How to determine if a SQL Server backup is compressed?

Photo of author
Written By Jan Reilink

Windows Server system administrator & enthusiast.

Compressed SQL Server backups can be verified in PowerShell using a handy PowerShell function. This comes in handy when you need to verify if existing SQL Server backups are compressed.

The following PowerShell function returns 1 when a SQL Server backup is compressed. You need to provide the (remote) database server and backup file location.

Param ( [string]$Server, [string]$BAKFile ) [Void][System.Reflection.Assembly]::LoadWithPartialName('Microsoft.SQLServer.SMO') [Void][System.Reflection.Assembly]::LoadWithPartialName('Microsoft.SQLServer.SMOExtended') $SMOServer = New-Object Microsoft.SqlServer.Management.Smo.Server $Server $Res = New-Object Microsoft.SqlServer.Management.Smo.Restore $Res.Devices.AddDevice($BAKFile, [Microsoft.SqlServer.Management.Smo.DeviceType]::File) $Res.ReadBackupHeader($SMOServer).Rows[0].Compressed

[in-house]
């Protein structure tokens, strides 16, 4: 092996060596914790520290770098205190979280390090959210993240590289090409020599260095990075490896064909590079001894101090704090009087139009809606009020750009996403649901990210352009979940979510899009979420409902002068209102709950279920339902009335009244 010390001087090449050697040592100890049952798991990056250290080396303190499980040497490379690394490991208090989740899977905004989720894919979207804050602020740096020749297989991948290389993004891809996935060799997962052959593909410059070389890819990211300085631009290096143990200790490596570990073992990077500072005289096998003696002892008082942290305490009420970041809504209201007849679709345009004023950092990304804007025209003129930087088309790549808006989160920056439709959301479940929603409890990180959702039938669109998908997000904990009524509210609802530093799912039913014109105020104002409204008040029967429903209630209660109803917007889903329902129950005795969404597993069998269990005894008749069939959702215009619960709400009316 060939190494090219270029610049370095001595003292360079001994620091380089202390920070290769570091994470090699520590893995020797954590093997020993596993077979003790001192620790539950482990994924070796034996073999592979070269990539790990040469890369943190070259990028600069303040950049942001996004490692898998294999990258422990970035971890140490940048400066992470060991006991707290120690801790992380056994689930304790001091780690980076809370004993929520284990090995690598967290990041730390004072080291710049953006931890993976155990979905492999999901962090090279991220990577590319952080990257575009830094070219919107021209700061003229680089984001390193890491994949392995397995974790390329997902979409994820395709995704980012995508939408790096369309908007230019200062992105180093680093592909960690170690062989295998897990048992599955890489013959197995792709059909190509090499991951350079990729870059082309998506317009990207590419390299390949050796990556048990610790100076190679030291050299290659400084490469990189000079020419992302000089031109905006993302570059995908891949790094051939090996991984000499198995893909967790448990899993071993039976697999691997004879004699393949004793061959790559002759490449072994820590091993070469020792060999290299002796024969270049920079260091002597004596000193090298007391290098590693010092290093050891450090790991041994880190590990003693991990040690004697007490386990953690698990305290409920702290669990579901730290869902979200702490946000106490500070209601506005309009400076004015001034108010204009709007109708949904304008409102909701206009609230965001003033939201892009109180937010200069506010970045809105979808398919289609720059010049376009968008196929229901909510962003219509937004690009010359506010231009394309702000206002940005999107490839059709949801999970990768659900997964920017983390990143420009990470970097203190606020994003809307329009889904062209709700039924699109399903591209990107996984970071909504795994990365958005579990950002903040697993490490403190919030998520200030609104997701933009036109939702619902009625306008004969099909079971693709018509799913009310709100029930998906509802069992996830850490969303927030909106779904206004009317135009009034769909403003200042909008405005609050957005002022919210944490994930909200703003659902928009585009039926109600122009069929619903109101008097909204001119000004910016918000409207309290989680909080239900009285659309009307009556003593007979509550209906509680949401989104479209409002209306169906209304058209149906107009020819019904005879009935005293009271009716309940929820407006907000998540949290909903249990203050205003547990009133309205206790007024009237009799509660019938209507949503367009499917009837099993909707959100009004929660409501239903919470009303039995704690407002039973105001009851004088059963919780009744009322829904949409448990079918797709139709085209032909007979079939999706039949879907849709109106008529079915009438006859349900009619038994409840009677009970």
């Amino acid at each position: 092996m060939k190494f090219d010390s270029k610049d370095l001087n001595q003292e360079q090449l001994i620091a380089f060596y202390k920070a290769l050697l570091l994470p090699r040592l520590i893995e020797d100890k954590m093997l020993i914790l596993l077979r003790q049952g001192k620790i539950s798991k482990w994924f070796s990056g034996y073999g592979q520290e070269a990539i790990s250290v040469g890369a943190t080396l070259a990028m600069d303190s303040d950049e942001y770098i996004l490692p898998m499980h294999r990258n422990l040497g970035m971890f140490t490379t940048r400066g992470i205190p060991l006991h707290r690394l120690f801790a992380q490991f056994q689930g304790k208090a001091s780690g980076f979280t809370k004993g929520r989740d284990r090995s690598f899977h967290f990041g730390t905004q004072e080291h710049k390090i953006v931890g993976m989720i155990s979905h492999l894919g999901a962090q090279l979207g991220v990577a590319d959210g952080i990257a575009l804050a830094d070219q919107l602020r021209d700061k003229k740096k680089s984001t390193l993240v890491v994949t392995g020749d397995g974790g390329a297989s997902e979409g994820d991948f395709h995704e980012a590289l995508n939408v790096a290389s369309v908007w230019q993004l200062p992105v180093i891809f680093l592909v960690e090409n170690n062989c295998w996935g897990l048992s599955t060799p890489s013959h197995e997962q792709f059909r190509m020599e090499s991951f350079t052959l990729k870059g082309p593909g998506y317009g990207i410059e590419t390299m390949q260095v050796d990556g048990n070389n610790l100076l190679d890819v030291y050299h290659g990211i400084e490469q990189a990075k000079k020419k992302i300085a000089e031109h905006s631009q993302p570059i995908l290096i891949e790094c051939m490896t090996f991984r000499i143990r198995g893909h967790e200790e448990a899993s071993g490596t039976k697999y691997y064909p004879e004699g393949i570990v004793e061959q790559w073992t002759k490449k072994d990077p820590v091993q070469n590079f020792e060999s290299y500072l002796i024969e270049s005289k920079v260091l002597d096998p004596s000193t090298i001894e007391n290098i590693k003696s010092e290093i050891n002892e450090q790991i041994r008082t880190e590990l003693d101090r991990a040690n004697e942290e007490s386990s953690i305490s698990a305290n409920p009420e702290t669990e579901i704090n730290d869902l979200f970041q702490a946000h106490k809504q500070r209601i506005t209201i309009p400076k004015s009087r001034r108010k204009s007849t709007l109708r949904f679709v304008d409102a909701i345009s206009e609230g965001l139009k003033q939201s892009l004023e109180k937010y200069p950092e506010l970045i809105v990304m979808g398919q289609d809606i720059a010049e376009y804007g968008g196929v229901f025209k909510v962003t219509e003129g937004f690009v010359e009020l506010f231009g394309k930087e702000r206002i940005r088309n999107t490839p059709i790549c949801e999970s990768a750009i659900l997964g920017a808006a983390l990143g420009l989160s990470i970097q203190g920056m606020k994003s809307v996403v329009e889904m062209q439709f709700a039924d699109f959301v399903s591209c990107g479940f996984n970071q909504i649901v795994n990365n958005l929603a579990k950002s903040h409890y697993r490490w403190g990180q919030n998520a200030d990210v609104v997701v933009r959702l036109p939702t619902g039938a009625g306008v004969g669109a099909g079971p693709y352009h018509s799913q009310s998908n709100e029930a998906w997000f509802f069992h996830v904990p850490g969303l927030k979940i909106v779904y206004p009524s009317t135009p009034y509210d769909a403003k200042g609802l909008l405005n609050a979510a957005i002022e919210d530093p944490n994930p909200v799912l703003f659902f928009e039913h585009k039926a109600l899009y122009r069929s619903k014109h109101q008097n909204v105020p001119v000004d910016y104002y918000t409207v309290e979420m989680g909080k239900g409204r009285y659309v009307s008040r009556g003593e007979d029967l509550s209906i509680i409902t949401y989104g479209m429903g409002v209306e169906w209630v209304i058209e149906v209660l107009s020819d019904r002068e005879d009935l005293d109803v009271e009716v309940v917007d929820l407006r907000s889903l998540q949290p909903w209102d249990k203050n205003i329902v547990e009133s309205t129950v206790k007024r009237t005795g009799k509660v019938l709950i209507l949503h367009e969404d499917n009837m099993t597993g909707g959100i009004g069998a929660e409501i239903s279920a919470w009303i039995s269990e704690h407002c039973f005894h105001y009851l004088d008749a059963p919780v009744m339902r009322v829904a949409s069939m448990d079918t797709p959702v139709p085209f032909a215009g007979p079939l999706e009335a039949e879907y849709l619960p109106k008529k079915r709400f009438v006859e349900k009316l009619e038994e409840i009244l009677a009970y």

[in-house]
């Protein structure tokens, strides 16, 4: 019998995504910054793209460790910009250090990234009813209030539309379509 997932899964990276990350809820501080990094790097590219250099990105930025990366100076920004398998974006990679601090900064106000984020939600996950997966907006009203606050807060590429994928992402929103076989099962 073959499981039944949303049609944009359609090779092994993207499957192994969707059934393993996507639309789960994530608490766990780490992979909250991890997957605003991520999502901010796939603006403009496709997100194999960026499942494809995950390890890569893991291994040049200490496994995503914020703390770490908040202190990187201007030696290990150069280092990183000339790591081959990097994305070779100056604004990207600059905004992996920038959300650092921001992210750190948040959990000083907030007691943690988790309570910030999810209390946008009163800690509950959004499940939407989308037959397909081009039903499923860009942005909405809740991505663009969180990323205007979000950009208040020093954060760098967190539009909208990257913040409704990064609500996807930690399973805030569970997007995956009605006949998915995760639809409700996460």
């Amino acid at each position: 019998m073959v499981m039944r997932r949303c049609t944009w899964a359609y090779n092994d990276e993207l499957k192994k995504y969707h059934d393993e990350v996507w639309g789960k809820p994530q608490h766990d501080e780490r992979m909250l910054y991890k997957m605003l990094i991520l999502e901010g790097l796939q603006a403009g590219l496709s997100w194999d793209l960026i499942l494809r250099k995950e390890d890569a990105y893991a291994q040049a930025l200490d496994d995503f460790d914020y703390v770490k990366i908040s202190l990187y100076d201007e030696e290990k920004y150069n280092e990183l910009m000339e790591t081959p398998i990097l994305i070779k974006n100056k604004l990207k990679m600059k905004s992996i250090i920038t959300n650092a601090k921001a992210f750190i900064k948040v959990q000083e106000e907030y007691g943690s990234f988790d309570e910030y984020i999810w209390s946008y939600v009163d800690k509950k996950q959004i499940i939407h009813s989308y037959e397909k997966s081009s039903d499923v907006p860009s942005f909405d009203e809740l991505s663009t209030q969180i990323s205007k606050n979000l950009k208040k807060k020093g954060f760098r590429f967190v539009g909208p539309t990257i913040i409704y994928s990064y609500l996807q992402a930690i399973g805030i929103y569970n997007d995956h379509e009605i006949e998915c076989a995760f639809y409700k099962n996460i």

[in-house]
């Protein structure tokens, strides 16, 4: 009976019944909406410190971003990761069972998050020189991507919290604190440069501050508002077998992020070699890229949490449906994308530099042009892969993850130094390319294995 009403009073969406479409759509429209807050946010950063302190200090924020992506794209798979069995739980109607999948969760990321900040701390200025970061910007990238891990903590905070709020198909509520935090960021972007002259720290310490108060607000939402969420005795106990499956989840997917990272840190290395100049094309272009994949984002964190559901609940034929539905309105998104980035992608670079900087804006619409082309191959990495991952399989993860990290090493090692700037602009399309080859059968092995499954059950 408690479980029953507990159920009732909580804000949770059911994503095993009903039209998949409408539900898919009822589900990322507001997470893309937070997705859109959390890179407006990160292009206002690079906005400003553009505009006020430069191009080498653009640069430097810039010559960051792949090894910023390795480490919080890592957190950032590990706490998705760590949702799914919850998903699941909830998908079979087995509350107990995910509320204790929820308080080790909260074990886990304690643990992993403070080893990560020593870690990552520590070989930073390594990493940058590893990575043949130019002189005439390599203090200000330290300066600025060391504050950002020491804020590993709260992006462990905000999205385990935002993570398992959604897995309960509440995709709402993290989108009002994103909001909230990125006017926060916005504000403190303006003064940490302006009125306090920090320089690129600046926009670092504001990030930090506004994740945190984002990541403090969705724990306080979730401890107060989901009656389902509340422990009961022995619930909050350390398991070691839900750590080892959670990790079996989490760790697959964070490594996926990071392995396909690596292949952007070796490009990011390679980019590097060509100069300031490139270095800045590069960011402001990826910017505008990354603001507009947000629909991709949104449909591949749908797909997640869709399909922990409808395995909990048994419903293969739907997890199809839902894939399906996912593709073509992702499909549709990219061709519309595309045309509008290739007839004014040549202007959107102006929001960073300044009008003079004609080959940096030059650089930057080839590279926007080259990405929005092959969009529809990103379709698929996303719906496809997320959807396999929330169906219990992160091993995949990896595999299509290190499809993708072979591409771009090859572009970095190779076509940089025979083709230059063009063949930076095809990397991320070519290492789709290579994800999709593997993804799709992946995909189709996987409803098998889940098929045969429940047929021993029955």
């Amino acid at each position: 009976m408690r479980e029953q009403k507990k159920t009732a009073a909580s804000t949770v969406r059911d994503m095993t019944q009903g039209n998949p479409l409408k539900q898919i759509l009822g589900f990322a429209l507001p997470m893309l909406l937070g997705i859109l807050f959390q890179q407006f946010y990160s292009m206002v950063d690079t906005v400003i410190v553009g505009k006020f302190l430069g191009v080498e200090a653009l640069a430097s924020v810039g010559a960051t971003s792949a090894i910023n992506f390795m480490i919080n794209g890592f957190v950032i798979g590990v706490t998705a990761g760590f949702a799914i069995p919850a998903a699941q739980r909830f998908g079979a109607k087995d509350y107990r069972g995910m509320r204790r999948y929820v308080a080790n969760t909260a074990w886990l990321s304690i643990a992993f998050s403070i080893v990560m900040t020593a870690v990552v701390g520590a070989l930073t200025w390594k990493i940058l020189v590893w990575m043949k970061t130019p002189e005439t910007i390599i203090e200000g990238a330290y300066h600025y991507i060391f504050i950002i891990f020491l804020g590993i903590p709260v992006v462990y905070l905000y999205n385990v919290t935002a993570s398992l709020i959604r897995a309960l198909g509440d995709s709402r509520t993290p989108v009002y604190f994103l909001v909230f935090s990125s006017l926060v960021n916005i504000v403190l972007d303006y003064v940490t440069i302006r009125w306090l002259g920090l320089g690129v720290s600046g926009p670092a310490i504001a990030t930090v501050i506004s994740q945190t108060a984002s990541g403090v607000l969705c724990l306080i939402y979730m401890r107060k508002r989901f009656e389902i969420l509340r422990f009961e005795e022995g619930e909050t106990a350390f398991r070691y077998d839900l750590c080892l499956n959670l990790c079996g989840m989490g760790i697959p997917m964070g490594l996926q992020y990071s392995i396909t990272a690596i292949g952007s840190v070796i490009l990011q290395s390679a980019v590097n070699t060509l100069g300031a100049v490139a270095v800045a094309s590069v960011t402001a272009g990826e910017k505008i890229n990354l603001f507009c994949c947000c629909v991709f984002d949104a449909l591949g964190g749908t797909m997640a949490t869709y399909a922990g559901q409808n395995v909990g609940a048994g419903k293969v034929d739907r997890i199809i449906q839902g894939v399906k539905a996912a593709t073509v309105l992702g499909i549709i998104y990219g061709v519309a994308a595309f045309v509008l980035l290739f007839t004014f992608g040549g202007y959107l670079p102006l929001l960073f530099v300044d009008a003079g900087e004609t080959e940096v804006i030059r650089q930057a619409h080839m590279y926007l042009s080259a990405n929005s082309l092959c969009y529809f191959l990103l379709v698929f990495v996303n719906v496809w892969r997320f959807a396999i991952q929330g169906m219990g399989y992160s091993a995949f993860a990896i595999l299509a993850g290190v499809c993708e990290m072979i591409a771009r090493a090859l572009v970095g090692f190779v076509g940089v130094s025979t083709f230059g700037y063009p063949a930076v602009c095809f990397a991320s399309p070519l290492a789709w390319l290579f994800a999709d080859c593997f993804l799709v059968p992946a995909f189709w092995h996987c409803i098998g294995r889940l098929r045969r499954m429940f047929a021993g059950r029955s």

Code language: PowerShell (powershell)

Provide server hostname ($Server) and backup file ($BackFile), usage:

PS C:\Users\janreilink> .\Desktop\IsBackupCompressed.ps1 localhost D:\mssql\backups\testdb.bak 1
Code language: PowerShell (powershell)

Source: JNK on Database Administrators StackExchange. There is also an Stored Procedure available by Max Vernon to determine if a database backup file is initialized for compression.


Did you like: How to determine if a SQL Server backup is compressed?

Then please, take a second to support Sysadmins of the North and donate!

Your generosity helps pay for the ongoing costs associated with running this website like coffee, hosting services, library mirrors, domain renewals, time for article research, and coffee, just to name a few.



Hi! Join the discussion, leave a reply!